Whilst the security for costs regime is governed primarily by CPR 25, Paragraph 5 of Appendix 10 to the Commercial Court Guide provides that:
“In appropriate cases an order for security for costs may only be made on terms that the applicant gives an undertaking to comply with any order that the Court may make if the Court later finds that the order for security for costs has caused loss to the claimant and that the claimant should be compensated for such loss. Such undertakings are intended to compensate claimants in cases where no order for costs is ultimately made in favour of the applicant.”
No similar provision exists in the guides to the Queen’s Bench Division or the Chancery Division, and the Court of Appeal, in Rowe v Ingenious Media  EWCA Civ 29, noted that “until recently claimants rarely if ever suggested the imposition of a cross-undertaking as a condition of providing security for costs.” The absence of this condition was “striking, and might suggest that there was not perceived to be the need for such a requirement in the normal run of cases.”
Three decisions considering cross-undertakings were handed down last year.
In TBD (Owen Holland) Ltd v. Simons  EWHC 2681 (Ch), Marcus Smith J perceived two difficulties in the making of such an order: the first was that it would be difficult to define the “contingency which triggers the undertaking”, and the second that it would be difficult to “baseline” the consequences of the undertaking for a defendant. These were to be distinguished from the circumstances in which a cross-undertaking was given in return for an interlocutory injunction. In the circumstances, the Court found, there was jurisdiction to require a cross-undertaking in circumstances which were “special and unusual”. On the facts before him, that test was not met.
In Pisante v Logothetis  EWHC (Comm), in which Debevoise acted for the claimant, Henshaw J ordered that a cross-undertaking should be provided as a condition for the granting of security. The particular losses identified included the “tying up of capital and the incurring of bank charges” by the individual first claimant, in putting one of the corporate claimants in funds so as to permit it to obtain a bank guarantee in favour of the defendants. In the case, the Judge found that the concerns expressed by Marcus Smith J in TBD could be addressed by the cross-undertaking being given in the usual form, which gave the Court liberty to decide at a later stage whether compensation should be given and, if so, to what extent. The submission that an undertaking should only be required in exceptional circumstances was rejected, and the requirement imposed on the bases that:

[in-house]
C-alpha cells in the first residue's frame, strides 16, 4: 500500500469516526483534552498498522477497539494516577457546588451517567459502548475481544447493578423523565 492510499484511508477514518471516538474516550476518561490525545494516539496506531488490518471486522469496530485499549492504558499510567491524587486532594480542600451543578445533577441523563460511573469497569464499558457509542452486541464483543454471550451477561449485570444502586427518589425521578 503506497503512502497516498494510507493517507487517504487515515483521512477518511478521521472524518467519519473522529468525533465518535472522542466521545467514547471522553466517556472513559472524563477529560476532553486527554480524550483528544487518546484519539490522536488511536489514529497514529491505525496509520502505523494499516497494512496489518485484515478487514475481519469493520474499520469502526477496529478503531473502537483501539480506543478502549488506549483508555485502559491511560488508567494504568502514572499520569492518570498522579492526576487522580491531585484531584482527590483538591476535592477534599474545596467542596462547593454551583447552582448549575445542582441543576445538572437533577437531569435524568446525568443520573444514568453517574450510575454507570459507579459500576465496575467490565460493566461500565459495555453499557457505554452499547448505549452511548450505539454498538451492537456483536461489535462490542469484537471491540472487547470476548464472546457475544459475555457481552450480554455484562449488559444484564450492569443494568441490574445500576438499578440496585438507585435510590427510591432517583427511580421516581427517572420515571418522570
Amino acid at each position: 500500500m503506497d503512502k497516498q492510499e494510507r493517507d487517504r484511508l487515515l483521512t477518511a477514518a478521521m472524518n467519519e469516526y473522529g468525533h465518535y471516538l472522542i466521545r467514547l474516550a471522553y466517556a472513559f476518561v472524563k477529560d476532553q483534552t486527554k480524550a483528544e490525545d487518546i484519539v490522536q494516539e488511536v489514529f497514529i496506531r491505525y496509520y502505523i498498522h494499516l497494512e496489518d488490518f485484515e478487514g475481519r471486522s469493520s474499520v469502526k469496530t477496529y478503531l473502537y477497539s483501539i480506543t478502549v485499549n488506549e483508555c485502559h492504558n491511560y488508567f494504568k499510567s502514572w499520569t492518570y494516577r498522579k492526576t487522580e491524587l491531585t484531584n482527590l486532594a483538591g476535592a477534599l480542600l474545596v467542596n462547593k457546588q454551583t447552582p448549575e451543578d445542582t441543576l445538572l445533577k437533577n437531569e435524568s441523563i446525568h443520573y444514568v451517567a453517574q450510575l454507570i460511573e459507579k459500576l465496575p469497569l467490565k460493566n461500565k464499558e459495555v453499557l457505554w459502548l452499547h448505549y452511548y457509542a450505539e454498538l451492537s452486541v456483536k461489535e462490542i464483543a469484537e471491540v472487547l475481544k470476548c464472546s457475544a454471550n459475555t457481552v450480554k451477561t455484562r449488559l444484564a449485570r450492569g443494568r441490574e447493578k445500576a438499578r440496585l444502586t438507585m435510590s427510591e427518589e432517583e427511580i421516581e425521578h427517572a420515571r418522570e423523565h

- there was evidence that some loss would be suffered by the claimants;
- the claimants had identified substantial assets but security was ordered as a result of concerns about their availability to meet a costs order;
- whilst security was ordered in part because of the first claimant’s reluctance to provide sensitive financial information to a party that he was suing for fraud, that may be viewed in a different light if the fraud claim succeeded; and
- the cost of providing the security would be borne by the first claimant, who was an individual and should be protected from such costs.
Both parties have applied to the Court of Appeal for permission to appeal the decision in Pisante.
Finally, in the Ingenious litigation  EWHC 235 (Ch), Nugee J (as he then was) declined to order that a cross-undertaking be given, drawing a distinction between (1) a cross-undertaking in relation to losses sustained by the claimants in having to pay to their funder a larger return out of the litigation than would otherwise be the case (“internal costs”), and (2) a cross-undertaking in relation to the external costs of providing security including, for example, the cost of obtaining a bank guarantee (“external costs”). The Judge held that the former category was a matter to be determined between the claimants and their funder, which did not amount to an external cost on the claimants as a whole.
As noted above, the decision in Ingenious has since been considered by the Court of Appeal. In that decision, the Court of Appeal dismissed the appeal and held that “it should only be in a rare and exceptional case that the court should require a cross-undertaking in favour of a claimant as a condition of ordering security for costs, and only in even rarer and more exceptional cases that it should do so in favour of commercial litigation funders.”
The Court also recommended that any new practice in this area be “considered and developed by primary or delegated legislation”, and not by judicial decision. With such focus in the current climate on third-party litigation funding, this may well be an area which is ripe for development.